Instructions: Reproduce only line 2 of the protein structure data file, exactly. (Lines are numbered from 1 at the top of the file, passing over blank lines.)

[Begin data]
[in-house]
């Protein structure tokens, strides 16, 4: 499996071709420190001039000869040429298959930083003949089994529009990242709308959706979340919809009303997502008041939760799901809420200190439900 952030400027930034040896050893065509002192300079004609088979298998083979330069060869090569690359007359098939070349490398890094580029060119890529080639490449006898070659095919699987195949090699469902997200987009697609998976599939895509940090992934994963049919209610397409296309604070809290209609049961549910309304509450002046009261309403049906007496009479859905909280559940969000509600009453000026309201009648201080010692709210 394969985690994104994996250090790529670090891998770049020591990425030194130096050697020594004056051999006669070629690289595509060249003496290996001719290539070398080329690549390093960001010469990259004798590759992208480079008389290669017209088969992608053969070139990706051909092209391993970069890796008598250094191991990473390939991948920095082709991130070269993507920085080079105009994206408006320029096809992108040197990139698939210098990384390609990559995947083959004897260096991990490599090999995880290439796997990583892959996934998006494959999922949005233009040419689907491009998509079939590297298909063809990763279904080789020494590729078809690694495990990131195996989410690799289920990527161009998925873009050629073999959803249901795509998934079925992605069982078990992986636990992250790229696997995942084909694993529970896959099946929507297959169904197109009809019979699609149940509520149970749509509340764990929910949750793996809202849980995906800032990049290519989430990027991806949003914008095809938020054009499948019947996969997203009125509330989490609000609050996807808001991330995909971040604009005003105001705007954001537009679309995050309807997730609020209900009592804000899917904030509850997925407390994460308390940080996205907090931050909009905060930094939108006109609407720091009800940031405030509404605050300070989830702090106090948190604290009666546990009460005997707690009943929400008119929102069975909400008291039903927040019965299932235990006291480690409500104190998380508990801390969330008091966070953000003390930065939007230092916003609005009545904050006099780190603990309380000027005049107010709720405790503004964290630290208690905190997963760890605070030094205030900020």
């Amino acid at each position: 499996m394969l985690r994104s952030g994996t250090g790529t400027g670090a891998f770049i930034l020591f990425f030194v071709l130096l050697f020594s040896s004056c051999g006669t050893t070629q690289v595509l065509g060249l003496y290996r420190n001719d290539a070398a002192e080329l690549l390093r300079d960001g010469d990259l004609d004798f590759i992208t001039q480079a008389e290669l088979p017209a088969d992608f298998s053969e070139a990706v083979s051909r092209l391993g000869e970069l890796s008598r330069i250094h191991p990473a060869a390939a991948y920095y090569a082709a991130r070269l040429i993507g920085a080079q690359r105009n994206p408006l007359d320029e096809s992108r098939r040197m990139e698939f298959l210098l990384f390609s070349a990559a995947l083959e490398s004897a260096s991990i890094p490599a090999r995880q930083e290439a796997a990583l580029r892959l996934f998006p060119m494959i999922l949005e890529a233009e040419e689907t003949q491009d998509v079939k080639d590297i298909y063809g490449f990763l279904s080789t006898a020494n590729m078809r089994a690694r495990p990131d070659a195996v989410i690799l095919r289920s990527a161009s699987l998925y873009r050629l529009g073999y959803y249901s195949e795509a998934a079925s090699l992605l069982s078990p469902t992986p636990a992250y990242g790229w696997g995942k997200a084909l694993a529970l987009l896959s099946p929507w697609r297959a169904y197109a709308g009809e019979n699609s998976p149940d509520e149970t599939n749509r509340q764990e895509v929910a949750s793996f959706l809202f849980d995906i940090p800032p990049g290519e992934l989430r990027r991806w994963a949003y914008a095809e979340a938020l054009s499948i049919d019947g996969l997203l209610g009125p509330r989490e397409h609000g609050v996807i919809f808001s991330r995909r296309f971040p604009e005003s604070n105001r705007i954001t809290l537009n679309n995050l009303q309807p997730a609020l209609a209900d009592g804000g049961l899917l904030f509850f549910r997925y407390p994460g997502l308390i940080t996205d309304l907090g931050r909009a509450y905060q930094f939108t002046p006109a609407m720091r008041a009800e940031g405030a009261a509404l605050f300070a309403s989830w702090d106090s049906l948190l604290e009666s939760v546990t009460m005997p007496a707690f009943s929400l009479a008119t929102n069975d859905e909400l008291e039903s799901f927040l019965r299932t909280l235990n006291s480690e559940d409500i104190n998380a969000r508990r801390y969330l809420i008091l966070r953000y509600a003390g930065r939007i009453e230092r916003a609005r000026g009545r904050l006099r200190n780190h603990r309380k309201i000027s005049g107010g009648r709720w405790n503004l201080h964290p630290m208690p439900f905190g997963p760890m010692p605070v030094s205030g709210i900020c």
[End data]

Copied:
């Protein structure tokens, strides 16, 4: 499996071709420190001039000869040429298959930083003949089994529009990242709308959706979340919809009303997502008041939760799901809420200190439900 952030400027930034040896050893065509002192300079004609088979298998083979330069060869090569690359007359098939070349490398890094580029060119890529080639490449006898070659095919699987195949090699469902997200987009697609998976599939895509940090992934994963049919209610397409296309604070809290209609049961549910309304509450002046009261309403049906007496009479859905909280559940969000509600009453000026309201009648201080010692709210 394969985690994104994996250090790529670090891998770049020591990425030194130096050697020594004056051999006669070629690289595509060249003496290996001719290539070398080329690549390093960001010469990259004798590759992208480079008389290669017209088969992608053969070139990706051909092209391993970069890796008598250094191991990473390939991948920095082709991130070269993507920085080079105009994206408006320029096809992108040197990139698939210098990384390609990559995947083959004897260096991990490599090999995880290439796997990583892959996934998006494959999922949005233009040419689907491009998509079939590297298909063809990763279904080789020494590729078809690694495990990131195996989410690799289920990527161009998925873009050629073999959803249901795509998934079925992605069982078990992986636990992250790229696997995942084909694993529970896959099946929507297959169904197109009809019979699609149940509520149970749509509340764990929910949750793996809202849980995906800032990049290519989430990027991806949003914008095809938020054009499948019947996969997203009125509330989490609000609050996807808001991330995909971040604009005003105001705007954001537009679309995050309807997730609020209900009592804000899917904030509850997925407390994460308390940080996205907090931050909009905060930094939108006109609407720091009800940031405030509404605050300070989830702090106090948190604290009666546990009460005997707690009943929400008119929102069975909400008291039903927040019965299932235990006291480690409500104190998380508990801390969330008091966070953000003390930065939007230092916003609005009545904050006099780190603990309380000027005049107010709720405790503004964290630290208690905190997963760890605070030094205030900020």